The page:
By Anthony Bourdain
I thought of Dave Chang as the last chef in Desautel's New York journey because he's the logical extension of a trip that started with Brulard's old school, European fine dining/autocratic crazy-ass style, continued to the next generation of fine dining — where things were more civilized (and more functional) — to Chang's more anarchic, hyper-creative, collaborative environment. Dave is a graduate of Daniel Boulud's restaurants so he knows and respects that world and that style, but he's carved out his own very personal style in conjunction with others. He's a magnet for a lot of other very brilliant people — and exactly that sort of chef — and has created exactly the sort of environment, where Desautel could be expected to find her own groove. Chang really pioneered the kind of fine-food-in-a-casual-environment thing in New York City — along with a fearless mash-up of low-end comfort with high-end techniques and ingredients and influences from all over. If the mission was to get Desautel to New York for a season, only for her to return to New Orleans at the end, we wanted to both "rough her up" a little bit and watch her learn important things. We wanted her to pick up something valuable from each chef and each kitchen she worked in in New York and synthesize her experiences into some kind of a breakthrough — a way to her own personal style — which she would, of course, then take back to New Orleans.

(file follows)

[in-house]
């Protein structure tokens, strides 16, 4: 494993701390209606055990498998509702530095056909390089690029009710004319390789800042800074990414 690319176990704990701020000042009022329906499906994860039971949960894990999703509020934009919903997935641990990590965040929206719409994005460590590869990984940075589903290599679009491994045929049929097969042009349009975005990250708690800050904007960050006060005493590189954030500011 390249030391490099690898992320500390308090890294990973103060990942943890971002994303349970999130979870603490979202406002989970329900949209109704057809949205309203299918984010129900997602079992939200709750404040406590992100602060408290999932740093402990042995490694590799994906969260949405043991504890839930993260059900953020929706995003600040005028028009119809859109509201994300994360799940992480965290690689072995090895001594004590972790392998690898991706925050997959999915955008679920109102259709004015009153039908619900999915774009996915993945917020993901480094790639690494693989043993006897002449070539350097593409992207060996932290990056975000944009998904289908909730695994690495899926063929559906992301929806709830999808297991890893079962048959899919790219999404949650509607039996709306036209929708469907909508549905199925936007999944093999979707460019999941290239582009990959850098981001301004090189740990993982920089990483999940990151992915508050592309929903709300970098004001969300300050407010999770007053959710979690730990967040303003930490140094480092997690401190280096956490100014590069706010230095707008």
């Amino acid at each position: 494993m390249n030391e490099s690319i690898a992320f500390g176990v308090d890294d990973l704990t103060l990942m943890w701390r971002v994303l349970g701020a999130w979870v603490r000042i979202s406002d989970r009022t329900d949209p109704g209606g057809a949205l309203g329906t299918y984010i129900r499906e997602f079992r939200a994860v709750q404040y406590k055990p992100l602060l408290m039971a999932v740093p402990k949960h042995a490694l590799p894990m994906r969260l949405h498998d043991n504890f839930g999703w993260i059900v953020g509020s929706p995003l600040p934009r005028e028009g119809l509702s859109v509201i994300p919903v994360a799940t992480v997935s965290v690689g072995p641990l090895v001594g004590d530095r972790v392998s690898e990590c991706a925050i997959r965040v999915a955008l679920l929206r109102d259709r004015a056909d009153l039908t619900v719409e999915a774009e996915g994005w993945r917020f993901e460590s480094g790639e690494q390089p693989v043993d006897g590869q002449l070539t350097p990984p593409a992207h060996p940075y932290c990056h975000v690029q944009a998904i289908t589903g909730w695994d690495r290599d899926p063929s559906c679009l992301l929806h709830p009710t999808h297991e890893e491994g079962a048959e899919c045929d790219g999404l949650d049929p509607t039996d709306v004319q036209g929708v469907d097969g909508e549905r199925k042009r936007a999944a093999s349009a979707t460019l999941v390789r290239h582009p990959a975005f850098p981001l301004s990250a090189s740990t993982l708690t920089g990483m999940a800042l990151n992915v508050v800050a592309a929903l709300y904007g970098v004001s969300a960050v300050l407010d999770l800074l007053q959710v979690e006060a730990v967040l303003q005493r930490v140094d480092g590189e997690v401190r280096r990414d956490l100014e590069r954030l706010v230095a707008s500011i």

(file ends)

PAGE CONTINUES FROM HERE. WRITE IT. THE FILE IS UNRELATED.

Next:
I'd like to mention, by the way, that Desautel's "breakthrough" dishes: the amazing fried chicken and, what will undoubtedly become her signature, "shrimp and grits" are in fact creations of Chang. Chang, too, is from the South, and he and Desautel seemed a good mix.